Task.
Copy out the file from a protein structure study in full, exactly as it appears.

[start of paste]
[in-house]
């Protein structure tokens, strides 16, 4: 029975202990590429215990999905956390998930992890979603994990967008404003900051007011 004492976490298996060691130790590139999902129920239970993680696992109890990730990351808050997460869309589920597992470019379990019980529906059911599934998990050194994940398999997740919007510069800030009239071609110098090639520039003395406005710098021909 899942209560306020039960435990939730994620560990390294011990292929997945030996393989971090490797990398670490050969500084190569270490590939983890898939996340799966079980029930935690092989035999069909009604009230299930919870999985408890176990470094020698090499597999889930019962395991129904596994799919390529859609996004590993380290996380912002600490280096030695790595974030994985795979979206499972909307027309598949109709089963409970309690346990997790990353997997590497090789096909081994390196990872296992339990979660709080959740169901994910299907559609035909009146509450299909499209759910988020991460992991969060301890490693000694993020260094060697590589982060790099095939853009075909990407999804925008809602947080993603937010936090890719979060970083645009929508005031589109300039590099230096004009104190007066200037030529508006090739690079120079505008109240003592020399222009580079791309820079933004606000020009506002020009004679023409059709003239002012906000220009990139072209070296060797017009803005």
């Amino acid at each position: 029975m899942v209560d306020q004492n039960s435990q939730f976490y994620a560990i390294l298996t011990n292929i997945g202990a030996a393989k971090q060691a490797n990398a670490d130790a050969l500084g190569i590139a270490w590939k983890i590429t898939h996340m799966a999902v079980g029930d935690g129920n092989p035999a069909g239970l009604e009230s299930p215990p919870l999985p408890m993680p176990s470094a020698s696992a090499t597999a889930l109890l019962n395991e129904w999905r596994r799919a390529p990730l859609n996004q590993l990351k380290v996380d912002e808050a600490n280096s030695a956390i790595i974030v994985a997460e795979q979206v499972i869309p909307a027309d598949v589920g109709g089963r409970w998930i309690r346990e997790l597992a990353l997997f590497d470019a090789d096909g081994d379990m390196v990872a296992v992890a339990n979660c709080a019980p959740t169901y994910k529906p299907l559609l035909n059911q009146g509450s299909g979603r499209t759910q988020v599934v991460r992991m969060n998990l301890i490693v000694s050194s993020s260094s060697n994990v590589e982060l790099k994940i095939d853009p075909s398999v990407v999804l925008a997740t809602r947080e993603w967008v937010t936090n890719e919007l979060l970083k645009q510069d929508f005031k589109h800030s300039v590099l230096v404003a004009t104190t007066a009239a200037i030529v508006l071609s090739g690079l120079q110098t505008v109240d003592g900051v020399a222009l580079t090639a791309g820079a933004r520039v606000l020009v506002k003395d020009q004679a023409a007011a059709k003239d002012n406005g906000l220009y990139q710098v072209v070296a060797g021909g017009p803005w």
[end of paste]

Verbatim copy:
[in-house]
């Protein structure tokens, strides 16, 4: 029975202990590429215990999905956390998930992890979603994990967008404003900051007011 004492976490298996060691130790590139999902129920239970993680696992109890990730990351808050997460869309589920597992470019379990019980529906059911599934998990050194994940398999997740919007510069800030009239071609110098090639520039003395406005710098021909 899942209560306020039960435990939730994620560990390294011990292929997945030996393989971090490797990398670490050969500084190569270490590939983890898939996340799966079980029930935690092989035999069909009604009230299930919870999985408890176990470094020698090499597999889930019962395991129904596994799919390529859609996004590993380290996380912002600490280096030695790595974030994985795979979206499972909307027309598949109709089963409970309690346990997790990353997997590497090789096909081994390196990872296992339990979660709080959740169901994910299907559609035909009146509450299909499209759910988020991460992991969060301890490693000694993020260094060697590589982060790099095939853009075909990407999804925008809602947080993603937010936090890719979060970083645009929508005031589109300039590099230096004009104190007066200037030529508006090739690079120079505008109240003592020399222009580079791309820079933004606000020009506002020009004679023409059709003239002012906000220009990139072209070296060797017009803005």
């Amino acid at each position: 029975m899942v209560d306020q004492n039960s435990q939730f976490y994620a560990i390294l298996t011990n292929i997945g202990a030996a393989k971090q060691a490797n990398a670490d130790a050969l500084g190569i590139a270490w590939k983890i590429t898939h996340m799966a999902v079980g029930d935690g129920n092989p035999a069909g239970l009604e009230s299930p215990p919870l999985p408890m993680p176990s470094a020698s696992a090499t597999a889930l109890l019962n395991e129904w999905r596994r799919a390529p990730l859609n996004q590993l990351k380290v996380d912002e808050a600490n280096s030695a956390i790595i974030v994985a997460e795979q979206v499972i869309p909307a027309d598949v589920g109709g089963r409970w998930i309690r346990e997790l597992a990353l997997f590497d470019a090789d096909g081994d379990m390196v990872a296992v992890a339990n979660c709080a019980p959740t169901y994910k529906p299907l559609l035909n059911q009146g509450s299909g979603r499209t759910q988020v599934v991460r992991m969060n998990l301890i490693v000694s050194s993020s260094s060697n994990v590589e982060l790099k994940i095939d853009p075909s398999v990407v999804l925008a997740t809602r947080e993603w967008v937010t936090n890719e919007l979060l970083k645009q510069d929508f005031k589109h800030s300039v590099l230096v404003a004009t104190t007066a009239a200037i030529v508006l071609s090739g690079l120079q110098t505008v109240d003592g900051v020399a222009l580079t090639a791309g820079a933004r520039v606000l020009v506002k003395d020009q004679a023409a007011a059709k003239d002012n406005g906000l220009y990139q710098v072209v070296a060797g021909g017009p803005w």